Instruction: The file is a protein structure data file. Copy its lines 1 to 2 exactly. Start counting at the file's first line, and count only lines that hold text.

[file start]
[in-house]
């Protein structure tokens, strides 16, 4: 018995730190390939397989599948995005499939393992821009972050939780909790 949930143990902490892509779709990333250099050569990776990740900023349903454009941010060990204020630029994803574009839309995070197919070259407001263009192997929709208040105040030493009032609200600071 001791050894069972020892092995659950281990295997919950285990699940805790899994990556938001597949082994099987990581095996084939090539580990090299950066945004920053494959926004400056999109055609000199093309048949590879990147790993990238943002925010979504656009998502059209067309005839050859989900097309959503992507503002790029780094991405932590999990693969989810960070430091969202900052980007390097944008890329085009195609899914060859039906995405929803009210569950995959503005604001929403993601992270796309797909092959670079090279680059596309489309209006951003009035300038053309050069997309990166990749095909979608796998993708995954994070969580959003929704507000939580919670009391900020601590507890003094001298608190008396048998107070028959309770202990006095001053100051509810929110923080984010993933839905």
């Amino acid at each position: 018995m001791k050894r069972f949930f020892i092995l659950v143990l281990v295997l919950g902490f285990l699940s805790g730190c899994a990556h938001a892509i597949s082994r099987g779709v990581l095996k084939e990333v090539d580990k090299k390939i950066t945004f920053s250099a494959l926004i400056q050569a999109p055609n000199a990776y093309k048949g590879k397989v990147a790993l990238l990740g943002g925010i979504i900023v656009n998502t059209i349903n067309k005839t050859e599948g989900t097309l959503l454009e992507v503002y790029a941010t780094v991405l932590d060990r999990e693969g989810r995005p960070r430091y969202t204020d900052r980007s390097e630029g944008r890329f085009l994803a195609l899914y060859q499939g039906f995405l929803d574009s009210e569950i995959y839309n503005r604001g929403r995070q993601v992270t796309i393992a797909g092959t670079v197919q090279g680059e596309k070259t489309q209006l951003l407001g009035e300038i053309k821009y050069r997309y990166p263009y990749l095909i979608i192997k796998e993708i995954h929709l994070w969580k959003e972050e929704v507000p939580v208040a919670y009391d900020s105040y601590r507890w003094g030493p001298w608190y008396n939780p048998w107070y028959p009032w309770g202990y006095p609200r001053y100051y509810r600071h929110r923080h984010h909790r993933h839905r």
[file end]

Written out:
[in-house]
């Protein structure tokens, strides 16, 4: 018995730190390939397989599948995005499939393992821009972050939780909790 949930143990902490892509779709990333250099050569990776990740900023349903454009941010060990204020630029994803574009839309995070197919070259407001263009192997929709208040105040030493009032609200600071 001791050894069972020892092995659950281990295997919950285990699940805790899994990556938001597949082994099987990581095996084939090539580990090299950066945004920053494959926004400056999109055609000199093309048949590879990147790993990238943002925010979504656009998502059209067309005839050859989900097309959503992507503002790029780094991405932590999990693969989810960070430091969202900052980007390097944008890329085009195609899914060859039906995405929803009210569950995959503005604001929403993601992270796309797909092959670079090279680059596309489309209006951003009035300038053309050069997309990166990749095909979608796998993708995954994070969580959003929704507000939580919670009391900020601590507890003094001298608190008396048998107070028959309770202990006095001053100051509810929110923080984010993933839905």